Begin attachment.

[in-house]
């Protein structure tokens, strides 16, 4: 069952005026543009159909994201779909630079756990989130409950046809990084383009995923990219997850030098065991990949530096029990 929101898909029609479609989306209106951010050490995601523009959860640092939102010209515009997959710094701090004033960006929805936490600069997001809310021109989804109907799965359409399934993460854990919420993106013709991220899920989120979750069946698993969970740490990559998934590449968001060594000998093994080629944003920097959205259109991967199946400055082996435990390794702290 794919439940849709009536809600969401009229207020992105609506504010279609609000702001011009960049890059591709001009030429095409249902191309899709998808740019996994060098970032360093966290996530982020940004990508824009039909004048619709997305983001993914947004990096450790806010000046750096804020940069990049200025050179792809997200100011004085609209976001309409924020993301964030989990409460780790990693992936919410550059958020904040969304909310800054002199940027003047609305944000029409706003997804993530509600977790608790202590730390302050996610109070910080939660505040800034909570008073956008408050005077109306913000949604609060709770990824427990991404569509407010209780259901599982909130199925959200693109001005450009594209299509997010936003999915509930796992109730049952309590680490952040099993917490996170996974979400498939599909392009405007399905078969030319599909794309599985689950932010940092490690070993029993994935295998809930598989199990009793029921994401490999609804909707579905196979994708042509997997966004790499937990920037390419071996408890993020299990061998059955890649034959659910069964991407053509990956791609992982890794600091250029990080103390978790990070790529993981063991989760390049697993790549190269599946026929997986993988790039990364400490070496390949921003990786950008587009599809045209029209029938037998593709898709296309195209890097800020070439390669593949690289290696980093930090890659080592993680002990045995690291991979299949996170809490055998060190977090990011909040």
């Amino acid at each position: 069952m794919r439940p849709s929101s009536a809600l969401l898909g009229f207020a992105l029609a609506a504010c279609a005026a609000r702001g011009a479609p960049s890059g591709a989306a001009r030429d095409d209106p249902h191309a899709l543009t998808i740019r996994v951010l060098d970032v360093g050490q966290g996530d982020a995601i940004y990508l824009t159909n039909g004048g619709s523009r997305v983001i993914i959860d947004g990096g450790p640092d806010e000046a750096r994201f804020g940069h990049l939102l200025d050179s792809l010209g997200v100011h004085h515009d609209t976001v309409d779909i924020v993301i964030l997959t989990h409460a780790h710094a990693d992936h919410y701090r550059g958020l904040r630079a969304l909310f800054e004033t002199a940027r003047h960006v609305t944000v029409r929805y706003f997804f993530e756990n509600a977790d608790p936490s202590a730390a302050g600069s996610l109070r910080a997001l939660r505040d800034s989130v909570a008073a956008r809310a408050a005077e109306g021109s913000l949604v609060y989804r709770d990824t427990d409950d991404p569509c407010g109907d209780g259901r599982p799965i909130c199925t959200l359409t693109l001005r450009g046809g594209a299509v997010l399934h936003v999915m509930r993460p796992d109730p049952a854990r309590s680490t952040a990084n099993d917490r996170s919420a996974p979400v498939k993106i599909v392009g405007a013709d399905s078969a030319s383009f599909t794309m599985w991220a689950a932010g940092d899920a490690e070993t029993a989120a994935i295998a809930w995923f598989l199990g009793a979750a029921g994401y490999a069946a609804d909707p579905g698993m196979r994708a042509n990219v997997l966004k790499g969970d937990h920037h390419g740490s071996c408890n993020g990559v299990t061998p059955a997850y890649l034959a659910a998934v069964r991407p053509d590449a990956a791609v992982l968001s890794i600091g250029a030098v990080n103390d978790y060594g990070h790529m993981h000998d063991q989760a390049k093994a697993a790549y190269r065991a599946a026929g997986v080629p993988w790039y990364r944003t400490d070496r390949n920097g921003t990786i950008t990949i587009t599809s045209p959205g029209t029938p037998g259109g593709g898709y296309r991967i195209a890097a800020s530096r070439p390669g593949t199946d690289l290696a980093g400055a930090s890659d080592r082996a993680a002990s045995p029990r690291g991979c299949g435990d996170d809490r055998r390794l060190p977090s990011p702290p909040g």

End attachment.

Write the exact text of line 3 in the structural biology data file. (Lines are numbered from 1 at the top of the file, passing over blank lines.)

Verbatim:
């Amino acid at each position: 069952m794919r439940p849709s929101s009536a809600l969401l898909g009229f207020a992105l029609a609506a504010c279609a005026a609000r702001g011009a479609p960049s890059g591709a989306a001009r030429d095409d209106p249902h191309a899709l543009t998808i740019r996994v951010l060098d970032v360093g050490q966290g996530d982020a995601i940004y990508l824009t159909n039909g004048g619709s523009r997305v983001i993914i959860d947004g990096g450790p640092d806010e000046a750096r994201f804020g940069h990049l939102l200025d050179s792809l010209g997200v100011h004085h515009d609209t976001v309409d779909i924020v993301i964030l997959t989990h409460a780790h710094a990693d992936h919410y701090r550059g958020l904040r630079a969304l909310f800054e004033t002199a940027r003047h960006v609305t944000v029409r929805y706003f997804f993530e756990n509600a977790d608790p936490s202590a730390a302050g600069s996610l109070r910080a997001l939660r505040d800034s989130v909570a008073a956008r809310a408050a005077e109306g021109s913000l949604v609060y989804r709770d990824t427990d409950d991404p569509c407010g109907d209780g259901r599982p799965i909130c199925t959200l359409t693109l001005r450009g046809g594209a299509v997010l399934h936003v999915m509930r993460p796992d109730p049952a854990r309590s680490t952040a990084n099993d917490r996170s919420a996974p979400v498939k993106i599909v392009g405007a013709d399905s078969a030319s383009f599909t794309m599985w991220a689950a932010g940092d899920a490690e070993t029993a989120a994935i295998a809930w995923f598989l199990g009793a979750a029921g994401y490999a069946a609804d909707p579905g698993m196979r994708a042509n990219v997997l966004k790499g969970d937990h920037h390419g740490s071996c408890n993020g990559v299990t061998p059955a997850y890649l034959a659910a998934v069964r991407p053509d590449a990956a791609v992982l968001s890794i600091g250029a030098v990080n103390d978790y060594g990070h790529m993981h000998d063991q989760a390049k093994a697993a790549y190269r065991a599946a026929g997986v080629p993988w790039y990364r944003t400490d070496r390949n920097g921003t990786i950008t990949i587009t599809s045209p959205g029209t029938p037998g259109g593709g898709y296309r991967i195209a890097a800020s530096r070439p390669g593949t199946d690289l290696a980093g400055a930090s890659d080592r082996a993680a002990s045995p029990r690291g991979c299949g435990d996170d809490r055998r390794l060190p977090s990011p702290p909040g």